R6/2 mice initially display hyperactivity at 3 weeks of age and later exhibit hypoactivity beginning at 7 weeks, which becomes more pronounced with age . In order to determine whether ubiquilin-1 overexpression had an effect on locomotor activity the open field test was performed initially at 10 weeks, and then repeated at 12 weeks of age (Figure 4D). A main effect of testing session (F 1, 23 = 27.71, p<0.0001), and genotype (p<0.0001), was observed. However, post-hoc tests failed to reveal a difference between R6/2 and R6/2-UBQ1 mice at either time point, indicating that ubiquilin-1 overexpression has no significant effect on locomotor activity. Finally, ubiquilin-1 overexpression also failed to significantly improve body weight at any time point (Figure 4E).
Ubiquilin-1 overexpression delays huntingtin aggregates in the hippocampus, but not the striatum
Previously we demonstrated that ubiquilin-1 overexpression suppresses htt aggregation in cell culture . We therefore explored whether ubiquilin-1 overexpression could reduce or delay the formation of inclusion bodies in the brains of R6/2 mice. We tested several methods to quantify the changes in huntingtin protein aggregation. We found immunohistochemistry was the most reliable and reproducible method to quantify aggregates. iVision software was used to identify inclusions that were greater than 0.5 µm in diameter. We then filtered the inclusions to identify those greater than 1.0 µm in diameter, enabling us to quantify small inclusions (<1.0 µm) from large inclusions (>1.0 µm). We observed a 22% reduction in the number of total inclusions in the CA1 region of the hippocampus of 6 week-old R6/2-UBQ1 mice (N = 3, p = 0.04) (Figure 5A and C). This was primarily due to 24% reduction of small inclusions. This was followed by a 40% reduction in large inclusions in CA1 at 9 weeks of age (N = 3, p = 0.027) (Figure 5A and D). Presumably, the reduction in large inclusions at week 9 was due to a smaller pool of inclusions with which to expand at week 6. In the cortex we observed a similar trend during this period and a statistically significant reduction of 0.5 µm diameter inclusions in end-stage animals (Figure 5B, F and G). Ubiquilin-1 overexpression failed to modify htt aggregation at any time point in the striatum (Figure 5G and H).
(A) Representative fluorescence microscopy images of EM48 and DAPI stained cryostat sections of the CA1 region of the hippocampus in R6/2 transgenic and R6/2-UBQ1 double transgenic mouse at 6 weeks, 9 weeks and following end-stage euthanasia. Bar = 15 µm. (B) Similar to A, but showing representative sections from the dentate gyrus in end-stage mice. Bar = 15 µm. (C) Quantification of htt inclusions >0.5 µm in size in the CA1 region of the hippocampus at 6 weeks, 9 weeks and end-stage R6/2 and R6/2-UBQ1 double transgenic mice. The R6/2-UBQ1 double transgenic mice contained 22% fewer inclusions than R6/2 mice at 6 weeks (p = 0.04), but not at the other times. (D) Quantification of htt inclusions >1 µm in size in the CA1 region of the hippocampus at 6 weeks, 9 weeks and end-stage R6/2 and R6/2-UBQ1 double transgenic mice. The R6/2-UBQ1 double transgenic mice had 40% fewer inclusions at 9 weeks compared to R6/2 transgenic mice (p = 0.027). (E and F) Similar to B and C, but showing htt inclusions in the cortex. R6/2-UBQ1 double transgenic mice had 8.5% fewer inclusions greater than 0.5 µm at the end-stage of disease. (G, H) Similar to E and F, but comparing inclusions in the striatum. There was no difference in the number of inclusions in the striatum between the two genotypes at any time point.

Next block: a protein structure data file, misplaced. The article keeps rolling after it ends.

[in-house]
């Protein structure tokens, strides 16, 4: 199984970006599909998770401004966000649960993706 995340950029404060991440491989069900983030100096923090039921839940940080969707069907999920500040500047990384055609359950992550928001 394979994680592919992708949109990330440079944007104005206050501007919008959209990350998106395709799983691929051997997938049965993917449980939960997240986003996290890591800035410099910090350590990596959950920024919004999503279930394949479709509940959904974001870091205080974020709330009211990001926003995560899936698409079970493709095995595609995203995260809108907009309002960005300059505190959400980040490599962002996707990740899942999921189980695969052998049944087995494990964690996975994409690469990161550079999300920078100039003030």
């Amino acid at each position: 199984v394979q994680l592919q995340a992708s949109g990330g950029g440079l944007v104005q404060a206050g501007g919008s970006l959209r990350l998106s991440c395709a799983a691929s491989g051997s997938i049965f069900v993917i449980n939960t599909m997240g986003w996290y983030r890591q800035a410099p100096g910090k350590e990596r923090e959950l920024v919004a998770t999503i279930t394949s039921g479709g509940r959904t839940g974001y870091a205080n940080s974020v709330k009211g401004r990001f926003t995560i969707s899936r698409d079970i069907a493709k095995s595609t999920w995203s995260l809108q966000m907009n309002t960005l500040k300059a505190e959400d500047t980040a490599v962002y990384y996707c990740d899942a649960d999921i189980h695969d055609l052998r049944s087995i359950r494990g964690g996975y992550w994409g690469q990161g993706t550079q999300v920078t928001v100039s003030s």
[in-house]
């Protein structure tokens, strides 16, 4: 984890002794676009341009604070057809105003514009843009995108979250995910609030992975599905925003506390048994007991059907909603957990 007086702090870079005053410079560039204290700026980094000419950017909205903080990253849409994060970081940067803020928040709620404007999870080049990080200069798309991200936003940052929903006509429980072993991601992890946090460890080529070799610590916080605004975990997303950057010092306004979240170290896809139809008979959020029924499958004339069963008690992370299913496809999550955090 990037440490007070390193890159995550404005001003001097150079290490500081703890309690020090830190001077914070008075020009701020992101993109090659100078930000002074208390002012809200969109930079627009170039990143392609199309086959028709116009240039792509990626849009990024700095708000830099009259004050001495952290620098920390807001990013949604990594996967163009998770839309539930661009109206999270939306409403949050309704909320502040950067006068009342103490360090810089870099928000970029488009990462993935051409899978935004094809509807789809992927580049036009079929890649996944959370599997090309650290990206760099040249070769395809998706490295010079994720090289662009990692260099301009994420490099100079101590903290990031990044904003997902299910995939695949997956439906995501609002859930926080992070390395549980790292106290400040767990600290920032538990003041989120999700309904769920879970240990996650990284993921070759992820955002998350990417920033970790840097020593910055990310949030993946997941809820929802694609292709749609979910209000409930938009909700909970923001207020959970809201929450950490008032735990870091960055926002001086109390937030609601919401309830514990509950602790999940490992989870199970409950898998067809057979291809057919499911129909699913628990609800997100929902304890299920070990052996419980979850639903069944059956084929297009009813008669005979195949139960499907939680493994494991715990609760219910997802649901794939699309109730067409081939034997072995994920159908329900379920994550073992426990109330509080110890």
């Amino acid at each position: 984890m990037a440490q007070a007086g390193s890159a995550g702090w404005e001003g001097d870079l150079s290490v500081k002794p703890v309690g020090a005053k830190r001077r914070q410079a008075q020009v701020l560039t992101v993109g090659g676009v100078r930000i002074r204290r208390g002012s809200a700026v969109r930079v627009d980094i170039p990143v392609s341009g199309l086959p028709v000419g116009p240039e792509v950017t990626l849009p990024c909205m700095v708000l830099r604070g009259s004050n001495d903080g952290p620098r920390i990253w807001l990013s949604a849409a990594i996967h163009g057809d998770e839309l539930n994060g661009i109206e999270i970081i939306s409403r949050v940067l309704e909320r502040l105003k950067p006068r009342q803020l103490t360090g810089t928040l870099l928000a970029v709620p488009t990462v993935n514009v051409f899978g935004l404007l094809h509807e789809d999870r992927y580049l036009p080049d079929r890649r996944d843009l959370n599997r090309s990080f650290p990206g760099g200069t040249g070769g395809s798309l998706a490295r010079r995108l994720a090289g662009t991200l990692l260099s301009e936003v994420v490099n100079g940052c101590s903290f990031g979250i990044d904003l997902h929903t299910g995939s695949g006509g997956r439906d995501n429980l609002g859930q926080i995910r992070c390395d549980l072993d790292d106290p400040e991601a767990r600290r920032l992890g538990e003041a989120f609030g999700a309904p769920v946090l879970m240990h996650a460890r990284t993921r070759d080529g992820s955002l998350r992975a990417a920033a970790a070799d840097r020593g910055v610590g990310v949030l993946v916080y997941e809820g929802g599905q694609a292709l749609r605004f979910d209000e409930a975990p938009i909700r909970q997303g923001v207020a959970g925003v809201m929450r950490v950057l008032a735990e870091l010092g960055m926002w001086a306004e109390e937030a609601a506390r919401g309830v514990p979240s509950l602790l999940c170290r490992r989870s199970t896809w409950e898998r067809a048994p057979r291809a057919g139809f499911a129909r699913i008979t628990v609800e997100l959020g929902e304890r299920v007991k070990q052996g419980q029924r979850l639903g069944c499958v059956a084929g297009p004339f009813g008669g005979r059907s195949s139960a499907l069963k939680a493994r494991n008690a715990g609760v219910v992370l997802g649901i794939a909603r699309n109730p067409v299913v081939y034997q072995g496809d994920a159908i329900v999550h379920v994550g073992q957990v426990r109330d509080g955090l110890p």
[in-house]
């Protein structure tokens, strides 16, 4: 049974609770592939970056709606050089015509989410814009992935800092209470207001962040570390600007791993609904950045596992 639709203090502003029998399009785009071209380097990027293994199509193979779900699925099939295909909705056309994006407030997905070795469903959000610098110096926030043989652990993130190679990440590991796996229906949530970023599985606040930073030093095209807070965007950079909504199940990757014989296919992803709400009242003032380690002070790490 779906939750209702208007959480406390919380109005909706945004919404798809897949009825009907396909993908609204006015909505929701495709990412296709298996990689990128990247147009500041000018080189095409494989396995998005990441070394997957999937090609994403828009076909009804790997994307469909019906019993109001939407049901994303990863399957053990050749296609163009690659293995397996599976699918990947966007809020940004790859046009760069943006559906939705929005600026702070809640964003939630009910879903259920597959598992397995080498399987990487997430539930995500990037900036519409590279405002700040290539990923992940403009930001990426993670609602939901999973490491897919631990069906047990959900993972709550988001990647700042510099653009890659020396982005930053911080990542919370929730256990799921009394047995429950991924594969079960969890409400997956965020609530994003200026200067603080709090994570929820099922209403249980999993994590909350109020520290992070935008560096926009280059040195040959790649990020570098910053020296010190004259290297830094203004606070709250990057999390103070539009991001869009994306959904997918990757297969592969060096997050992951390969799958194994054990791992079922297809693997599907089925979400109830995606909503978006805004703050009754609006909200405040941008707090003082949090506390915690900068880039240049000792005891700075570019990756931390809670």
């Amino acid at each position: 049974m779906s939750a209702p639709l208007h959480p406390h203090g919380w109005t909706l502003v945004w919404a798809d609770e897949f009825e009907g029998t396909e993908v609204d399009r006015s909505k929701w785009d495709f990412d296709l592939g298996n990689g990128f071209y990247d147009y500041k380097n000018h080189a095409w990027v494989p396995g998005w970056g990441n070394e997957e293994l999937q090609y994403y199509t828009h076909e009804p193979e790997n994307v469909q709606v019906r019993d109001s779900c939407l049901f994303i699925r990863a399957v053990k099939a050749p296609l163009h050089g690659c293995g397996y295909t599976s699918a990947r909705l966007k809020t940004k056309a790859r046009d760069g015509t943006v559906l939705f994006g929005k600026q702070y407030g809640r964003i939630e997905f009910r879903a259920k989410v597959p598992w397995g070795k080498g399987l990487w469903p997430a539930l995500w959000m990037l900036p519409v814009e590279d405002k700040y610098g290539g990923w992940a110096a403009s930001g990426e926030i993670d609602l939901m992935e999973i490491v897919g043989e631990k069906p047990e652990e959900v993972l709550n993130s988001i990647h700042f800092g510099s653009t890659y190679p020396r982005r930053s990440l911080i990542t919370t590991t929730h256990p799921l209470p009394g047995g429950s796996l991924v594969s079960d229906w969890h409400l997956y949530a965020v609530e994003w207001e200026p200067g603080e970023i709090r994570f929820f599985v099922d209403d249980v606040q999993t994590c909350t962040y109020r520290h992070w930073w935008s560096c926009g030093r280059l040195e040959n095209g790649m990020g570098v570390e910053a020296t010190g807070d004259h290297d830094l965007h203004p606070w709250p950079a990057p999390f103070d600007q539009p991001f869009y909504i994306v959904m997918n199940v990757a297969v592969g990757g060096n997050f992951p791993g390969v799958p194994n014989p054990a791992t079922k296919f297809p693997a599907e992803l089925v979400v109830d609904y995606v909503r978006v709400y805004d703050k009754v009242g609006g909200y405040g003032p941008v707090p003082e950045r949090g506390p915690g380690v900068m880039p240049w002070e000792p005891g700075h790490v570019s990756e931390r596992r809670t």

Overexpression of ubiquilin-1 attenuates ER stress in the hippocampus
Because ubiquilin-1 facilitates ERAD ,  and because htt proteins containing polyglutamine expansions have been implicated in disruption of ERAD ,  we next investigated whether mice overexpressing ubiquilin-1 had altered ER homeostasis. Interference of ERAD can trigger the unfolded protein response (UPR), which involves the coordinated activation of a series of signaling pathways that function to restore ER homeostasis . Several proteins are activated during UPR, so measuring fluctuations in their levels is used to monitor ER stress –. We focused on three classical ER stress markers: BiP (immunoglobulin-binding protein or grp78), PDI (protein disulfide isomerase) and CHOP (transcription factor C/EBP homologous protein) . BiP and PDI are two ER chaperones that are activated during UPR to restore protein folding in the ER, whereas activation of CHOP signals execution of the cell death or apoptosis program . Accordingly, we examined if these three proteins were altered by ubiquilin-1 overexpression in the hippocampus of 9 week-old animals. We focused on the hippocampus because it is where we found distinct changes in htt aggregation from ubiquilin overexpression. The immunoblots indicated that BiP, PDI and CHOP were all elevated in R6/2 mice, compared to non-transgenic or ubiquilin-overexpressing mice (Figure 6A and B). More interestingly overexpression of ubiquilin-1 attenuated the increase in each of these stress markers in ubiquilin-1-overexpressing R6/2 mice (Figure 6A and B). Further analysis of hippocampal lysates for huntingtin protein trapped in the stacking gel confirmed EM48 immunoreactivity was reduced in R6/2-UBQ1 mice compared to an R6/2 animal (Figure 6C).